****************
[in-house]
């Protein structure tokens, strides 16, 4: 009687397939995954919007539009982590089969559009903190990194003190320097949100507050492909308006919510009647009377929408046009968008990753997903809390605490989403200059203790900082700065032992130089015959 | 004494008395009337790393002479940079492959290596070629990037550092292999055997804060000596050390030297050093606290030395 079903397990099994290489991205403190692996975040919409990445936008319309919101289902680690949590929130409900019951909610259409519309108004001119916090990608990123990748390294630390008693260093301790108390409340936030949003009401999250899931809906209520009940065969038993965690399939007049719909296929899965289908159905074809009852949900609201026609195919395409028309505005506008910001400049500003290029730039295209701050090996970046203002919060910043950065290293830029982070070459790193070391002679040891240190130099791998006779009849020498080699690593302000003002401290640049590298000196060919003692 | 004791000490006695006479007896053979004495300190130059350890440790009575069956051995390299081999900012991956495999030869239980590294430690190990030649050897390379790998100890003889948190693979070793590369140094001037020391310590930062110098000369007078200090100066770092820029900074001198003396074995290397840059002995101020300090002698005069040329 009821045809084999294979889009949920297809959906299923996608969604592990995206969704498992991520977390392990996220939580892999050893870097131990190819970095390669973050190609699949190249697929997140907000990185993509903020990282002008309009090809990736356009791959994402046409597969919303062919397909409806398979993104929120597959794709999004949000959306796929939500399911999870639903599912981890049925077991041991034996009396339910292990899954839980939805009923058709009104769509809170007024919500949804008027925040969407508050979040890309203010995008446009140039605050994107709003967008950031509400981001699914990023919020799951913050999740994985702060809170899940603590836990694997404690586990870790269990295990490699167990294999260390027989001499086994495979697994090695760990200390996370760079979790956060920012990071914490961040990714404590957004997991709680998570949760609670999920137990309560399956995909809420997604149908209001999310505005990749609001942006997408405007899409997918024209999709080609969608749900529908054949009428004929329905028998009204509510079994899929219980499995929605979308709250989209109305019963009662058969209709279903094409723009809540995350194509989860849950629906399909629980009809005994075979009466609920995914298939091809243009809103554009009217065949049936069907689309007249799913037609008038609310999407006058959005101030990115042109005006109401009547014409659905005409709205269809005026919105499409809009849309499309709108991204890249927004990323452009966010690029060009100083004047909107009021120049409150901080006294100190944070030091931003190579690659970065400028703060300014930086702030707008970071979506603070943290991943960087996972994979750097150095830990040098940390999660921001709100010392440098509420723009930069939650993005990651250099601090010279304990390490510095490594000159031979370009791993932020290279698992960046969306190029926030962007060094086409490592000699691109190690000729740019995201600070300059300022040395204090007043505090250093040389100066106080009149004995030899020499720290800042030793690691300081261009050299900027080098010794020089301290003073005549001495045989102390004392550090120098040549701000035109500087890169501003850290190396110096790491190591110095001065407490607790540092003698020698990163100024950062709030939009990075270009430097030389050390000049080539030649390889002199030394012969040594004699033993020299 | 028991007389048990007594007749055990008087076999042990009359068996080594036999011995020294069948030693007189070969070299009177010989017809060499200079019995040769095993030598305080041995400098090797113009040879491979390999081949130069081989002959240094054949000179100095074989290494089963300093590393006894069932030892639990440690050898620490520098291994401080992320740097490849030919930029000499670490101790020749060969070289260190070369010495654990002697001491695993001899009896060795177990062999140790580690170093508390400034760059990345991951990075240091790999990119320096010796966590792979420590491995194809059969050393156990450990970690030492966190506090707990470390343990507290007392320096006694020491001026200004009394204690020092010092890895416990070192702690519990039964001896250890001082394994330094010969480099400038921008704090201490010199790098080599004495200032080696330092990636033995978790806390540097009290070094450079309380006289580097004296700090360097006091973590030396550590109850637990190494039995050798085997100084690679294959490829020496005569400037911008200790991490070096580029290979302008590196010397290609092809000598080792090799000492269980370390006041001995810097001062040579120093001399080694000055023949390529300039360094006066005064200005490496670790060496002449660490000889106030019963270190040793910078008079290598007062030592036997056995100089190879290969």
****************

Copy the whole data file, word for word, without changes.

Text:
[in-house]
């Protein structure tokens, strides 16, 4: 009687397939995954919007539009982590089969559009903190990194003190320097949100507050492909308006919510009647009377929408046009968008990753997903809390605490989403200059203790900082700065032992130089015959 | 004494008395009337790393002479940079492959290596070629990037550092292999055997804060000596050390030297050093606290030395 079903397990099994290489991205403190692996975040919409990445936008319309919101289902680690949590929130409900019951909610259409519309108004001119916090990608990123990748390294630390008693260093301790108390409340936030949003009401999250899931809906209520009940065969038993965690399939007049719909296929899965289908159905074809009852949900609201026609195919395409028309505005506008910001400049500003290029730039295209701050090996970046203002919060910043950065290293830029982070070459790193070391002679040891240190130099791998006779009849020498080699690593302000003002401290640049590298000196060919003692 | 004791000490006695006479007896053979004495300190130059350890440790009575069956051995390299081999900012991956495999030869239980590294430690190990030649050897390379790998100890003889948190693979070793590369140094001037020391310590930062110098000369007078200090100066770092820029900074001198003396074995290397840059002995101020300090002698005069040329 009821045809084999294979889009949920297809959906299923996608969604592990995206969704498992991520977390392990996220939580892999050893870097131990190819970095390669973050190609699949190249697929997140907000990185993509903020990282002008309009090809990736356009791959994402046409597969919303062919397909409806398979993104929120597959794709999004949000959306796929939500399911999870639903599912981890049925077991041991034996009396339910292990899954839980939805009923058709009104769509809170007024919500949804008027925040969407508050979040890309203010995008446009140039605050994107709003967008950031509400981001699914990023919020799951913050999740994985702060809170899940603590836990694997404690586990870790269990295990490699167990294999260390027989001499086994495979697994090695760990200390996370760079979790956060920012990071914490961040990714404590957004997991709680998570949760609670999920137990309560399956995909809420997604149908209001999310505005990749609001942006997408405007899409997918024209999709080609969608749900529908054949009428004929329905028998009204509510079994899929219980499995929605979308709250989209109305019963009662058969209709279903094409723009809540995350194509989860849950629906399909629980009809005994075979009466609920995914298939091809243009809103554009009217065949049936069907689309007249799913037609008038609310999407006058959005101030990115042109005006109401009547014409659905005409709205269809005026919105499409809009849309499309709108991204890249927004990323452009966010690029060009100083004047909107009021120049409150901080006294100190944070030091931003190579690659970065400028703060300014930086702030707008970071979506603070943290991943960087996972994979750097150095830990040098940390999660921001709100010392440098509420723009930069939650993005990651250099601090010279304990390490510095490594000159031979370009791993932020290279698992960046969306190029926030962007060094086409490592000699691109190690000729740019995201600070300059300022040395204090007043505090250093040389100066106080009149004995030899020499720290800042030793690691300081261009050299900027080098010794020089301290003073005549001495045989102390004392550090120098040549701000035109500087890169501003850290190396110096790491190591110095001065407490607790540092003698020698990163100024950062709030939009990075270009430097030389050390000049080539030649390889002199030394012969040594004699033993020299 | 028991007389048990007594007749055990008087076999042990009359068996080594036999011995020294069948030693007189070969070299009177010989017809060499200079019995040769095993030598305080041995400098090797113009040879491979390999081949130069081989002959240094054949000179100095074989290494089963300093590393006894069932030892639990440690050898620490520098291994401080992320740097490849030919930029000499670490101790020749060969070289260190070369010495654990002697001491695993001899009896060795177990062999140790580690170093508390400034760059990345991951990075240091790999990119320096010796966590792979420590491995194809059969050393156990450990970690030492966190506090707990470390343990507290007392320096006694020491001026200004009394204690020092010092890895416990070192702690519990039964001896250890001082394994330094010969480099400038921008704090201490010199790098080599004495200032080696330092990636033995978790806390540097009290070094450079309380006289580097004296700090360097006091973590030396550590109850637990190494039995050798085997100084690679294959490829020496005569400037911008200790991490070096580029290979302008590196010397290609092809000598080792090799000492269980370390006041001995810097001062040579120093001399080694000055023949390529300039360094006066005064200005490496670790060496002449660490000889106030019963270190040793910078008079290598007062030592036997056995100089190879290969």